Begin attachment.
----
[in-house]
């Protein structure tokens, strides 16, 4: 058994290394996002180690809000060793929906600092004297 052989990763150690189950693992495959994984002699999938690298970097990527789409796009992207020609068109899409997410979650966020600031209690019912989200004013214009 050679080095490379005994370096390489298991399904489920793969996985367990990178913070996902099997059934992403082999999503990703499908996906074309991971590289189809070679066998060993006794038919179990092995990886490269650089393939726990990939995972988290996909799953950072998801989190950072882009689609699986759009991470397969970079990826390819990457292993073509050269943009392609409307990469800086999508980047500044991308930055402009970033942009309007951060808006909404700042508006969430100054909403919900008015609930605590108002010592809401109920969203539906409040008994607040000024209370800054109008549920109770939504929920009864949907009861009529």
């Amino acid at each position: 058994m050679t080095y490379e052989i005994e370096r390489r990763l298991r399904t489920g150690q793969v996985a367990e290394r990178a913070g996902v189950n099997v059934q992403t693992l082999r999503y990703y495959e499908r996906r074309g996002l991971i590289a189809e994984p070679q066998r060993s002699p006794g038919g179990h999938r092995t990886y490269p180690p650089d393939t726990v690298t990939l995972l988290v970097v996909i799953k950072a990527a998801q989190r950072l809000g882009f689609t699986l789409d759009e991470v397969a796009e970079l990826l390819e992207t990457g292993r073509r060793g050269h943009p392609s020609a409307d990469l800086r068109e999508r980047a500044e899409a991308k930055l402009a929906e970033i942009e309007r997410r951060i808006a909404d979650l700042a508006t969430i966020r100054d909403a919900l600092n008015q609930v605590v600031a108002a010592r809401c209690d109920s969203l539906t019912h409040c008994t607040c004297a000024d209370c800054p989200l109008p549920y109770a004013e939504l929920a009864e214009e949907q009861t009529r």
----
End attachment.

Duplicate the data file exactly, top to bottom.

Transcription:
[in-house]
């Protein structure tokens, strides 16, 4: 058994290394996002180690809000060793929906600092004297 052989990763150690189950693992495959994984002699999938690298970097990527789409796009992207020609068109899409997410979650966020600031209690019912989200004013214009 050679080095490379005994370096390489298991399904489920793969996985367990990178913070996902099997059934992403082999999503990703499908996906074309991971590289189809070679066998060993006794038919179990092995990886490269650089393939726990990939995972988290996909799953950072998801989190950072882009689609699986759009991470397969970079990826390819990457292993073509050269943009392609409307990469800086999508980047500044991308930055402009970033942009309007951060808006909404700042508006969430100054909403919900008015609930605590108002010592809401109920969203539906409040008994607040000024209370800054109008549920109770939504929920009864949907009861009529």
């Amino acid at each position: 058994m050679t080095y490379e052989i005994e370096r390489r990763l298991r399904t489920g150690q793969v996985a367990e290394r990178a913070g996902v189950n099997v059934q992403t693992l082999r999503y990703y495959e499908r996906r074309g996002l991971i590289a189809e994984p070679q066998r060993s002699p006794g038919g179990h999938r092995t990886y490269p180690p650089d393939t726990v690298t990939l995972l988290v970097v996909i799953k950072a990527a998801q989190r950072l809000g882009f689609t699986l789409d759009e991470v397969a796009e970079l990826l390819e992207t990457g292993r073509r060793g050269h943009p392609s020609a409307d990469l800086r068109e999508r980047a500044e899409a991308k930055l402009a929906e970033i942009e309007r997410r951060i808006a909404d979650l700042a508006t969430i966020r100054d909403a919900l600092n008015q609930v605590v600031a108002a010592r809401c209690d109920s969203l539906t019912h409040c008994t607040c004297a000024d209370c800054p989200l109008p549920y109770a004013e939504l929920a009864e214009e949907q009861t009529r």